Since becoming a candidate for the Senate, I am often asked this question: Has Nebraska changed much since you last faced the voters in 1994? My answer is: Not as much as I have changed.
And the biggest change has nothing to do with political or economic views.
These are Sen. Bob Kerrey's recent remarks to the League of Nebraska Municipalities, a group of city leaders. The group met in Kearney. Kerrey is a candidate for the U.S. Senate.
The biggest change can be seen through the telling of a story. I was visiting the Norfolk Veterans Home, which I helped build when I was in the Senate. It is a wonderful and wonderfully managed place that treats our veterans with the dignity they deserve.
During the visit I approached an old man in a wheelchair whose head was dropped down into his chest. It was a lonely sight. When I greeted him, he brightened up, reached out, took my hand, held on, and asked: “What room are you in?”
No one ever asked me that when I ran before.
Age is not the only change.
As president of a university, I have discovered just how generous Americans are and how uniquely important our not-for-profit civil society is to the health and well being of our communities. There are many things that a not-for-profit agency can do that the government cannot and should not be doing.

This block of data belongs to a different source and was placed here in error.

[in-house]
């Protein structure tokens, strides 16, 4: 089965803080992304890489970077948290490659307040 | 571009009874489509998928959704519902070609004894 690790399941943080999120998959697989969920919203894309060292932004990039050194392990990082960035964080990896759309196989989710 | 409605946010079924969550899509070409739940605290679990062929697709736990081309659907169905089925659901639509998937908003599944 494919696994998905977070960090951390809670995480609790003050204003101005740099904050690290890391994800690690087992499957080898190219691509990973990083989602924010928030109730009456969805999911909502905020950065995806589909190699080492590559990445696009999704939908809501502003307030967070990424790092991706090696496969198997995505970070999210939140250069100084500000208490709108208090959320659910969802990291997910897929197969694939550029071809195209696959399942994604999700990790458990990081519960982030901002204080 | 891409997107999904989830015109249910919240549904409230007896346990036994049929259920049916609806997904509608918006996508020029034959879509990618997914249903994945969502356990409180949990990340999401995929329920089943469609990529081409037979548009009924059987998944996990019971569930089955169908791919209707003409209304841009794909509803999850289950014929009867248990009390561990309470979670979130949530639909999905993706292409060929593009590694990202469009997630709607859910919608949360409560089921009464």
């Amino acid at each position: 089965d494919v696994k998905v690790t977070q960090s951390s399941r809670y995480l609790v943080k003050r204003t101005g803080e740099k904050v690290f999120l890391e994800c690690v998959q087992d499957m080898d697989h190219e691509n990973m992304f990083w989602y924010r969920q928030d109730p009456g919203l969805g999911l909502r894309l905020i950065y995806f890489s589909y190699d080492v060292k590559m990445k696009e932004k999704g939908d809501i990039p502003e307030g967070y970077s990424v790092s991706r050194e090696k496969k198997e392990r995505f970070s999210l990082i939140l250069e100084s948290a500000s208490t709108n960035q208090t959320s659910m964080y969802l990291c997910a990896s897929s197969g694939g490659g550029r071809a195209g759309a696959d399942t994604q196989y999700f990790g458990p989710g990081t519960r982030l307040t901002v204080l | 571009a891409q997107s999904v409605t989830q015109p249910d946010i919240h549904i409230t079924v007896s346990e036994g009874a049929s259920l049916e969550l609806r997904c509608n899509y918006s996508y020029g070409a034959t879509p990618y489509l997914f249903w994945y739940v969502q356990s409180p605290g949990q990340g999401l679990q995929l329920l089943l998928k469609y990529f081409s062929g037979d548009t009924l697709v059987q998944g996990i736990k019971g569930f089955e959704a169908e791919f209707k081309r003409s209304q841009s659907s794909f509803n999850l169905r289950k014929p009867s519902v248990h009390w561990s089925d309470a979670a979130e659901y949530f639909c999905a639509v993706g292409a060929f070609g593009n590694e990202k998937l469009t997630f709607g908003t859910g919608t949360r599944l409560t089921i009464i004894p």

I have been involved with Nebraska Lutheran Family Services effort to help Iraq and Afghan wars vets deal with PTSD.
For 20 years my businesses have been working to build a refuge for sexually and physically abused children, to protect them and prosecute their perpetrators.
I started a fund at the University of Nebraska Medical Center to help Nebraskans who suffer the trauma of an amputation pay for the purchase of their prosthetics.
From my personal experience of having others helping me when I came home in 1969, I can tell you that even small acts of generosity make a huge difference.
I have also learned a lot by remaining involved with my businesses. We were not immune to the damage done by the financial crisis of 2008. We survived; we have over 700 employees and are growing again.
And I say this to those who are critical of business corporations: I do not believe there has been a year since 1973 when my business partner and I paid ourselves more than we paid in taxes to cities, schools, states and the feds.
Let me repeat this. I do not believe there has been a year since 1973 when my business partner and I paid ourselves more than we paid in taxes to cities, schools, states and the feds.
I am not complaining. I am just stating a fact.
And every dollar we paid was one less dollar we had to invest and create jobs. I know these words sound surprising coming from a Democrat but I am just telling you the truth of the matter.
I have also become more committed to the need to find common cause with Republicans since I left elected politics 11 years ago.
I have co-chaired the Concord Coalition board with former Republican Senator and friend, Warren Rudman, and fellow Nebraskan, Pete Peterson. I have joined former Senators Simpson, Rudman, Bradley and many other former members of Congress to advocate for campaign finance reform. I was a member of the bi-partisan committee for the Liberation of Iraq, which earned me several protests during my time in New York.